Mojo - July 2009

Hatch Walks Out of Health Care Talks

| Wed Jul. 22, 2009 4:08 PM EDT

Brian Beutler reports that Sen. Orrin Hatch (R-Utah) has left the bipartisan "coalition of the willing" that's trying to negotiate a deal on health care. The real question is why it's considered necessary for a Democratic health care bill to have the vote of someone like Orrin Hatch in the first place. Eleven Senate Republicans in had more liberal voting records than Hatch during the last Congress (according to DW-NOMINATE scores). There are sixty Democrats. Surely no one expects incredibly conservative Republicans to vote for the Democrats' vision of health care reform. After all, the parties are supposed to disagree.

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Dreamliner Down?

| Wed Jul. 22, 2009 3:38 PM EDT

The Seattle Times has the scoop that the Boeing Dreamliner "may not fly this year." The problem is pretty serious: its wings don't attach to its body safely. The New York Times' Seattle correspondent, Timothy Egan, explains (in Slate) why this matters:

[A] big story about the future of American industry, such as it is: a Seattle Times story that the 787 Dreamliner may not fly this year and could have serious troubles down the road. The implication is that it may not fly at all. One caveat: My wife works at the Seattle Times, on the editorial side, so this could sound like a homer. But it's a big deal. Why? With the auto industry in bankruptcy, people oft say: We don't make anything in this country anymore. In fact, we do. We make airlines for the world, at some of the best wages in the world. If the Dreamliner, Boeing's next edition, doesn't fly, it's a huge blow to American industrial might, or what's left of it. And it shows, perhaps, that you can't build a plane by outsourcing all its parts to factories and engineers around the world, as Boeing has tried to do.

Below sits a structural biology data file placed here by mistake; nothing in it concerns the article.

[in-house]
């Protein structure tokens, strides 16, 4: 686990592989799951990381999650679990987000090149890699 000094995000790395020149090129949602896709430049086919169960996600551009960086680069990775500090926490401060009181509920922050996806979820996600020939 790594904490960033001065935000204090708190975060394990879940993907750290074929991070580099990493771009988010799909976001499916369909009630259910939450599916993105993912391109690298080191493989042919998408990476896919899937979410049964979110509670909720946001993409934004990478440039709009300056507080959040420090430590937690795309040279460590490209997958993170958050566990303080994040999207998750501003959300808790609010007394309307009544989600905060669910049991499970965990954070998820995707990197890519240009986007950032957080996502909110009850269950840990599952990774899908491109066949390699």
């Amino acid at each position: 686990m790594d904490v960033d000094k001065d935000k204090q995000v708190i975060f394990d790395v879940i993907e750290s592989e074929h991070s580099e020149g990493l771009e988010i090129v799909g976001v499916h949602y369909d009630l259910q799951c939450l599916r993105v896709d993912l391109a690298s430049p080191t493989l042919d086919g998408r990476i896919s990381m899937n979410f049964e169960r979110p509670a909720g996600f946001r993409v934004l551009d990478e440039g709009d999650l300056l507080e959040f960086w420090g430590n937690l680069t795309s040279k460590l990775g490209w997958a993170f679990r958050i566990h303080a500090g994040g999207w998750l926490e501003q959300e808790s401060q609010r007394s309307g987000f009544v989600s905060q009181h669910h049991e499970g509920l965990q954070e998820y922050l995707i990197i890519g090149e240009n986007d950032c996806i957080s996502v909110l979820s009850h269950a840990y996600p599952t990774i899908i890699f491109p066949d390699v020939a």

Our own Jim Ridgeway has already raised questions about the safety of composite aircraft like the Dreamliner. If Jim's worst fears about composites are realized, Boeing could be in big trouble.

Big Business' Health Care Offensive

| Wed Jul. 22, 2009 3:27 PM EDT

Yesterday, the world's biggest business asociation, the U.S. Chamber of Commerce, launched a $2 million ad campaign designed to "protect employer-sponsored health care." The campaign, aimed at fending off any proposal to create a "public option" for insurance coverage, represents the opening salvo in the business community's attack on health care reform. (See one ad below.)